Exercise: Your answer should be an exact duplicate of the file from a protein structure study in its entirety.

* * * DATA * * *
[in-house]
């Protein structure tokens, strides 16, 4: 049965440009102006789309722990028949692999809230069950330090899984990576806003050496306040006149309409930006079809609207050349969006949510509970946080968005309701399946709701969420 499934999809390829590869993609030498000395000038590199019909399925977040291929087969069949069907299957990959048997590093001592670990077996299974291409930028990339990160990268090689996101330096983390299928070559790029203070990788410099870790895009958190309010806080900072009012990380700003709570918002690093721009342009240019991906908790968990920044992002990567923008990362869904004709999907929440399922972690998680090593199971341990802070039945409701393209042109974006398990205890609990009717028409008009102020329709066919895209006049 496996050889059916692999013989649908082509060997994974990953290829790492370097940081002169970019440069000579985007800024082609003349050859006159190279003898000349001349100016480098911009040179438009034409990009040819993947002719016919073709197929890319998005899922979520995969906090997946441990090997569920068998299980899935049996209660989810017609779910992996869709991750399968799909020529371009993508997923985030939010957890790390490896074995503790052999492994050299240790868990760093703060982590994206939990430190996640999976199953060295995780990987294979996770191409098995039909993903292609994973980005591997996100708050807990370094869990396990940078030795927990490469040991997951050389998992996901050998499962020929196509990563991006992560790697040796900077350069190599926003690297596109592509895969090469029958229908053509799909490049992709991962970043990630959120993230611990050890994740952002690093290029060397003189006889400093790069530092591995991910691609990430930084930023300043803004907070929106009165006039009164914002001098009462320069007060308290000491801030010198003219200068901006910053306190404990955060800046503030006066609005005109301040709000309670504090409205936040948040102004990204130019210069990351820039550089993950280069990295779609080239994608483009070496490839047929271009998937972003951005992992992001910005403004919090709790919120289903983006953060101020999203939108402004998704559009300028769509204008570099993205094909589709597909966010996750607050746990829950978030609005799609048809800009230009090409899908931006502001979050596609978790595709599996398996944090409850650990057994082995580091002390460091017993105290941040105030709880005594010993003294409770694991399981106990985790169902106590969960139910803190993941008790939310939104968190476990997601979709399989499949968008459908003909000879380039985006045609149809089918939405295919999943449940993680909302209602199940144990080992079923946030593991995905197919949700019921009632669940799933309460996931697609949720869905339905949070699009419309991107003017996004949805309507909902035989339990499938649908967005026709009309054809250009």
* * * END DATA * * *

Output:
[in-house]
């Protein structure tokens, strides 16, 4: 049965440009102006789309722990028949692999809230069950330090899984990576806003050496306040006149309409930006079809609207050349969006949510509970946080968005309701399946709701969420 499934999809390829590869993609030498000395000038590199019909399925977040291929087969069949069907299957990959048997590093001592670990077996299974291409930028990339990160990268090689996101330096983390299928070559790029203070990788410099870790895009958190309010806080900072009012990380700003709570918002690093721009342009240019991906908790968990920044992002990567923008990362869904004709999907929440399922972690998680090593199971341990802070039945409701393209042109974006398990205890609990009717028409008009102020329709066919895209006049 496996050889059916692999013989649908082509060997994974990953290829790492370097940081002169970019440069000579985007800024082609003349050859006159190279003898000349001349100016480098911009040179438009034409990009040819993947002719016919073709197929890319998005899922979520995969906090997946441990090997569920068998299980899935049996209660989810017609779910992996869709991750399968799909020529371009993508997923985030939010957890790390490896074995503790052999492994050299240790868990760093703060982590994206939990430190996640999976199953060295995780990987294979996770191409098995039909993903292609994973980005591997996100708050807990370094869990396990940078030795927990490469040991997951050389998992996901050998499962020929196509990563991006992560790697040796900077350069190599926003690297596109592509895969090469029958229908053509799909490049992709991962970043990630959120993230611990050890994740952002690093290029060397003189006889400093790069530092591995991910691609990430930084930023300043803004907070929106009165006039009164914002001098009462320069007060308290000491801030010198003219200068901006910053306190404990955060800046503030006066609005005109301040709000309670504090409205936040948040102004990204130019210069990351820039550089993950280069990295779609080239994608483009070496490839047929271009998937972003951005992992992001910005403004919090709790919120289903983006953060101020999203939108402004998704559009300028769509204008570099993205094909589709597909966010996750607050746990829950978030609005799609048809800009230009090409899908931006502001979050596609978790595709599996398996944090409850650990057994082995580091002390460091017993105290941040105030709880005594010993003294409770694991399981106990985790169902106590969960139910803190993941008790939310939104968190476990997601979709399989499949968008459908003909000879380039985006045609149809089918939405295919999943449940993680909302209602199940144990080992079923946030593991995905197919949700019921009632669940799933309460996931697609949720869905339905949070699009419309991107003017996004949805309507909902035989339990499938649908967005026709009309054809250009």